By catching neutrinos emanating from the Sun’s core, physicists have filled in the last missing detail of how nuclear fusion powers the star.
The detection confirms decades-old theoretical predictions that some of the Sun’s energy is made by a chain of reactions involving carbon and nitrogen nuclei. This process fuses four protons to form a helium nucleus, which releases two neutrinos — the lightest known elementary particles of matter — as well as other subatomic particles and copious amounts of energy. This carbon–nitrogen (CN) reaction is not the Sun’s only fusion pathway: it produces less than 1% of the Sun’s energy. But it is thought to be the dominant energy source in larger stars. The results mark the first direct detection of neutrinos from this process.
“It’s intellectually beautiful to actually confirm one of the fundamental predictions of stellar structure theory,” says Marc Pinsonneault, an astrophysicist at Ohio State University in Columbus.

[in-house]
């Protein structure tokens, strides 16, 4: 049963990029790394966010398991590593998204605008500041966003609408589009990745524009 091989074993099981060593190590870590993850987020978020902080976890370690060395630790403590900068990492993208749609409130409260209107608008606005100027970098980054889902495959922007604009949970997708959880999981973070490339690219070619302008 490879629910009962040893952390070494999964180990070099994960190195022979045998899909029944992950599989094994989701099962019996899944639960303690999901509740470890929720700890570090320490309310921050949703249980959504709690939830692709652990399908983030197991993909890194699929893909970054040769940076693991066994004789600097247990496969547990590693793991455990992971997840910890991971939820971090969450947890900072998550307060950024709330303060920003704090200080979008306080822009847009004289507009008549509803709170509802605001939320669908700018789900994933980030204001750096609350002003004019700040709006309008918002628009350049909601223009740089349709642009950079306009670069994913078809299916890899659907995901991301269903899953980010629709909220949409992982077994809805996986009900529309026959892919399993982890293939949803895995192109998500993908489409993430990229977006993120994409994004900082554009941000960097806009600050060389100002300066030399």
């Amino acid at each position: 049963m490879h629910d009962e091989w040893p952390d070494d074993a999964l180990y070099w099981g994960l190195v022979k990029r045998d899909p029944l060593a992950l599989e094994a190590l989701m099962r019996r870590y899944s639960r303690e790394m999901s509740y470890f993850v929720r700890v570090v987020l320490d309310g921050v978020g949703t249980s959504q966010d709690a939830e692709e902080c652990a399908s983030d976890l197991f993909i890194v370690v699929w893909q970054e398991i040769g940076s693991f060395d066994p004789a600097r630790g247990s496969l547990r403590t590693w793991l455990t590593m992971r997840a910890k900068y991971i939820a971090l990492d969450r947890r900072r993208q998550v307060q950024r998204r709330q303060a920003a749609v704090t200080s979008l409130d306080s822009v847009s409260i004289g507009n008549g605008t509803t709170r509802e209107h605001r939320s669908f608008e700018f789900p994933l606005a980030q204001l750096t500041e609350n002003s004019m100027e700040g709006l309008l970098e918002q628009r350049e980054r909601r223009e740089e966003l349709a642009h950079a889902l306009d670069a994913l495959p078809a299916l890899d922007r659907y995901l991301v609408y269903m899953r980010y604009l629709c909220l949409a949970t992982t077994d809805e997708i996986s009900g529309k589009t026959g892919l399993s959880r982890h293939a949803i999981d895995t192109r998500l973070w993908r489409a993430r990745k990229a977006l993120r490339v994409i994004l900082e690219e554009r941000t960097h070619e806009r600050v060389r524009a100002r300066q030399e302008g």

The findings, which have not yet been peer reviewed, were reported on 23 June by the Borexino underground experiment in central Italy, at the virtual Neutrino 2020 conference.
The facility was the first to directly detect neutrinos from three distinct steps of a separate reaction, called the proton-proton chain, which accounts for most of the Sun’s fusion1–3. “With this outcome, Borexino has completely unravelled the two processes powering the Sun,” said Borexino co-spokesperson Gioacchino Ranucci, a physicist at the University of…